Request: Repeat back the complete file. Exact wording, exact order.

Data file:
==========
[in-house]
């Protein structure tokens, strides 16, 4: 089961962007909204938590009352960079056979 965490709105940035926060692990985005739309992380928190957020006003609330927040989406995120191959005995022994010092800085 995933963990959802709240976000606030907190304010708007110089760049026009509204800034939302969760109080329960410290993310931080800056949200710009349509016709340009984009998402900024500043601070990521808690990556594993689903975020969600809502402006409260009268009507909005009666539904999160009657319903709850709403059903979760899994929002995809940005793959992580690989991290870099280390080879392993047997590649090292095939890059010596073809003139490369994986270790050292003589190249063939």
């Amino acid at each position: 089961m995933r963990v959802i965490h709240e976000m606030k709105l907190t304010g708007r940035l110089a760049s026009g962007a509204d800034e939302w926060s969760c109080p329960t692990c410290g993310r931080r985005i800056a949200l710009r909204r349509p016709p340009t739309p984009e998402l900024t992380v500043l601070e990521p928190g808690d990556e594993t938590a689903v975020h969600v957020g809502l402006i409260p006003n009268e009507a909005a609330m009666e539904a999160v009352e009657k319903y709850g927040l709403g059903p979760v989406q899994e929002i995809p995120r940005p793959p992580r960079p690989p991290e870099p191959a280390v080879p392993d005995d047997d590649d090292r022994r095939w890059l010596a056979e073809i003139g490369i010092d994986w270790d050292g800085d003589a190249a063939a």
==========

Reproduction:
[in-house]
């Protein structure tokens, strides 16, 4: 089961962007909204938590009352960079056979 965490709105940035926060692990985005739309992380928190957020006003609330927040989406995120191959005995022994010092800085 995933963990959802709240976000606030907190304010708007110089760049026009509204800034939302969760109080329960410290993310931080800056949200710009349509016709340009984009998402900024500043601070990521808690990556594993689903975020969600809502402006409260009268009507909005009666539904999160009657319903709850709403059903979760899994929002995809940005793959992580690989991290870099280390080879392993047997590649090292095939890059010596073809003139490369994986270790050292003589190249063939």
């Amino acid at each position: 089961m995933r963990v959802i965490h709240e976000m606030k709105l907190t304010g708007r940035l110089a760049s026009g962007a509204d800034e939302w926060s969760c109080p329960t692990c410290g993310r931080r985005i800056a949200l710009r909204r349509p016709p340009t739309p984009e998402l900024t992380v500043l601070e990521p928190g808690d990556e594993t938590a689903v975020h969600v957020g809502l402006i409260p006003n009268e009507a909005a609330m009666e539904a999160v009352e009657k319903y709850g927040l709403g059903p979760v989406q899994e929002i995809p995120r940005p793959p992580r960079p690989p991290e870099p191959a280390v080879p392993d005995d047997d590649d090292r022994r095939w890059l010596a056979e073809i003139g490369i010092d994986w270790d050292g800085d003589a190249a063939a």